September 13th will be the official release date for an exciting Progressive Rock collaboration by Tony LEVIN (Bass and Chapman Stick), David TORN (Guitar and Textural Events) and Alan WHITE (from Yes) on drums and percussions.

Three brilliant avant-garde musicians band together on this astounding CD. If you’re a fan of Progressive Rock, Jazz Rock Fusion,Psychedelia or Space Rock you will certainly savor this creation. The CD was produced by Scott Schorr and Tony Levin for Lazy Bones Recordings. LEVIN TORN WHITE will be available to purchase at where the first 1000 will be personally signed by the artists. You’ll also be able to order the CD at and iTunes- digitally on the 13th.

In an age of American Idol and Glee lunacy it’s refreshing to satisfy the psyche with imaginative and elaborate euphony. Spacey tracks like “Ultra Mullett,” “Convergence” and “Sleeping Horse” (shades of Pink Floyd) will certainly rekindle the senses. Imagine relinquishing your consciousness to a mind-blowing experience of eclectic sounds reminiscent of King Crimson/Pink Floyd/Frank Zappa/Jeff Beck/Tangerine Dream/Gentle Giant and The Mahavishnu Orchestra.

Prog Rock is back with surrealistic vengeance thanks to Tony LEVIN David TORN and Alan WHITE. And the production work by Scott Schorr is extraordinary. So detach your mind from a needed reality break and buy this mind-altering CD.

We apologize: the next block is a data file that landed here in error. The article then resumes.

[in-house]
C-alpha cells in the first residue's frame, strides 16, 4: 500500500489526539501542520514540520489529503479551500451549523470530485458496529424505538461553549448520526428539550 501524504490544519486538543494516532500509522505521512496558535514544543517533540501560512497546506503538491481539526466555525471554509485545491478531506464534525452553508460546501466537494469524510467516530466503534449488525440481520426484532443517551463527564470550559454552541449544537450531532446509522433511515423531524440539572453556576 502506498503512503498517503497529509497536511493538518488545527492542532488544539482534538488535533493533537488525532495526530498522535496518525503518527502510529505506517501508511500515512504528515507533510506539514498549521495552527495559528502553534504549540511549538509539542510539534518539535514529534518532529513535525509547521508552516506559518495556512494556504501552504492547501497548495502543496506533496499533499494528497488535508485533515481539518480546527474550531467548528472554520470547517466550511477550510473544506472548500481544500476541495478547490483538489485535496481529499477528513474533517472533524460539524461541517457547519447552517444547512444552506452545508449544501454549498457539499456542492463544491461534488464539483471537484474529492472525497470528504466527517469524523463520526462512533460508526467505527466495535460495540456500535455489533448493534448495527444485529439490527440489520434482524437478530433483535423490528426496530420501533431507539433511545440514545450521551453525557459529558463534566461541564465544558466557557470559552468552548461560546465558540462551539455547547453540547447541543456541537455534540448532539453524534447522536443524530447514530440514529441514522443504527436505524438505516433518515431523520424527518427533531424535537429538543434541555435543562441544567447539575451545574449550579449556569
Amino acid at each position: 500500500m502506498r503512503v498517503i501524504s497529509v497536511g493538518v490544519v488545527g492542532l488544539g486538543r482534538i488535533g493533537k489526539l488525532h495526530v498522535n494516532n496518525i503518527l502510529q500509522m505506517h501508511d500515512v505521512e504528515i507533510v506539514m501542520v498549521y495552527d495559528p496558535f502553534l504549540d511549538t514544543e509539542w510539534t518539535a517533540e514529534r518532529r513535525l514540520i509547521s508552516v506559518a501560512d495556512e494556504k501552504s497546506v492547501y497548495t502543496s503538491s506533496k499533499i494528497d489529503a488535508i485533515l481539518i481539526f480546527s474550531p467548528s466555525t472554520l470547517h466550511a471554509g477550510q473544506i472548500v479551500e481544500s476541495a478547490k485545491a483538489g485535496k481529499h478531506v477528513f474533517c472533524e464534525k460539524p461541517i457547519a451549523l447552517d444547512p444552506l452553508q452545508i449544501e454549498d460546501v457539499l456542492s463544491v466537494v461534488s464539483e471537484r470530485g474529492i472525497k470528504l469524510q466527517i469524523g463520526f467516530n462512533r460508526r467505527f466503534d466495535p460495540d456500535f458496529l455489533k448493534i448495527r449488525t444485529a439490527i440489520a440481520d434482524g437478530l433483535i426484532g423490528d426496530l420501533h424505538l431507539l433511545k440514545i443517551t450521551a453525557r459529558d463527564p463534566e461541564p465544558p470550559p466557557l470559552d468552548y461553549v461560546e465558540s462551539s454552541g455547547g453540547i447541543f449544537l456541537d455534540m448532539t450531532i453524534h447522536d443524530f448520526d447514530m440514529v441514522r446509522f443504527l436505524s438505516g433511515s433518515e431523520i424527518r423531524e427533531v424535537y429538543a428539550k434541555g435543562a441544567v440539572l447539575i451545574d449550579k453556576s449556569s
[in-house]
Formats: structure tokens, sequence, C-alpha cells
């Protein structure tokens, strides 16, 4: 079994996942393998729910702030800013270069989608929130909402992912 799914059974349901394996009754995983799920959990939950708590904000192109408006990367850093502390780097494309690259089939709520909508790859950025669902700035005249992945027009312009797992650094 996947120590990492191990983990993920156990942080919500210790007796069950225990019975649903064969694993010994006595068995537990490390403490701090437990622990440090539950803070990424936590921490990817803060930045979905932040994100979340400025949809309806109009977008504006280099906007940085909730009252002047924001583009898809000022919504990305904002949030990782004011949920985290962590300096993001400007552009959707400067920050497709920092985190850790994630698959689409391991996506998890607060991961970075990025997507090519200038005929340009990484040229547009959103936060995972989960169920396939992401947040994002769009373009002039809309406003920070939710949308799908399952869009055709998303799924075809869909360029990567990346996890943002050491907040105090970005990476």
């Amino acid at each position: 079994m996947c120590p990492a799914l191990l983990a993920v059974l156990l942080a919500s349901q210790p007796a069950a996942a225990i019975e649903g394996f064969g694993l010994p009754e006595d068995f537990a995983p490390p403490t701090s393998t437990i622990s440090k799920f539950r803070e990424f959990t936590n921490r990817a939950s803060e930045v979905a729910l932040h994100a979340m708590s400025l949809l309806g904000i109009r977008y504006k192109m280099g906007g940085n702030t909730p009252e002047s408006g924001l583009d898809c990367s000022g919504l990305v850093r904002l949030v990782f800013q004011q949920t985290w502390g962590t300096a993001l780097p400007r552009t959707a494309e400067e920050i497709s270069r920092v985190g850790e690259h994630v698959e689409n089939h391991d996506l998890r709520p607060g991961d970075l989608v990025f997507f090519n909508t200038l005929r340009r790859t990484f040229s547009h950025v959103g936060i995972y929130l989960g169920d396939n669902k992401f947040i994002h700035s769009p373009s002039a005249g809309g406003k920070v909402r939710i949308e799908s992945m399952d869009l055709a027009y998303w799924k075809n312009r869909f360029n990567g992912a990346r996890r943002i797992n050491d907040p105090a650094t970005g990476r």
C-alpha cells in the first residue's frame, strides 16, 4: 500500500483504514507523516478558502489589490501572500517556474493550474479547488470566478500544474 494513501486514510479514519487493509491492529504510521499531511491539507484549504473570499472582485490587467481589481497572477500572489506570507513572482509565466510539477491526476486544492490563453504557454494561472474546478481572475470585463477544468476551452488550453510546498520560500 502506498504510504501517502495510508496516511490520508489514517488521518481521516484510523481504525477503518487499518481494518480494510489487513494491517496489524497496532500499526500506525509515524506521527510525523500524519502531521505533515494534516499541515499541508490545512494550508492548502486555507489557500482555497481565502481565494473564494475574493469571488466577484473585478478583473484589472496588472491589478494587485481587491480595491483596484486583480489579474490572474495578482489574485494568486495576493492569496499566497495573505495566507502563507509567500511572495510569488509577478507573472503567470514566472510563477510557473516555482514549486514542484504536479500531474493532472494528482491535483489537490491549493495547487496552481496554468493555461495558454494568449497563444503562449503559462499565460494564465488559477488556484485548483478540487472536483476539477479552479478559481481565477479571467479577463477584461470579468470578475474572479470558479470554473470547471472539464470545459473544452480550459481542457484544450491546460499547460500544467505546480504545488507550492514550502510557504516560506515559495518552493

Tony Levin has been a member of King Crimson and Peter Gabriel. Since the early 70’s Levin played on over 500 albums including working with John Lennon, Pink Floyd, Alice Cooper, Lou Reed and even legendary drummer Buddy Rich. Levin fostered the Chapman Stick a wide version of a fretboard on an electric guitar but with 8, 10 or 12 strings and usually played by tapping or fretting the strings. He also plays an NS electric upright bass and invented Funk Fingers, transmuted drumsticks attached to fingers used to hit the bass guitar strings for funkier sonority.

Here’s my recent interview with musician, songwriter, vocalist and trailblazer Tony Levin.

Tony, thank you for joining me today to talk about an exciting new alliance of progressive rock veterans. What inspired Dave, Alan and you into recording the album together? 

“Well, I've known Alan and admired him for some time, but never got to do a project with him. (Not counting the "YES" album where we both played with different incarnations of the group, but not together!)
David is an old friend and co-conspirator … since he had me and Bill Bruford lend a Progressive Rock flavor to his "Cloud About Mercury" album. And we did a few recordings and tours together with "Bruford Levin Upper Extremities.
When I realized from Alan's ideas, and my reactions, how radical the direction was for this music, David seemed not only the best choice, but pretty much the ONLY choice for guitar!”

I watched the You Tube Video of Levin Torn White. You guys were adjusting and maneuvering synthesizers, echoplexes and just a massive amount of electronics in the studio and it reminded me of the making of the Dark Side of the Moon album. Can we expect that same kind of improvisational genius on the new CD?

“It's a category I don't know quite how to describe. Improvisational, to be sure, but with each player improvising separately to what the others had done, and then re-assembling and then re-improvising. I think there needs to be a name for this method of writing, but for now I'll just call it … ‘wild’!”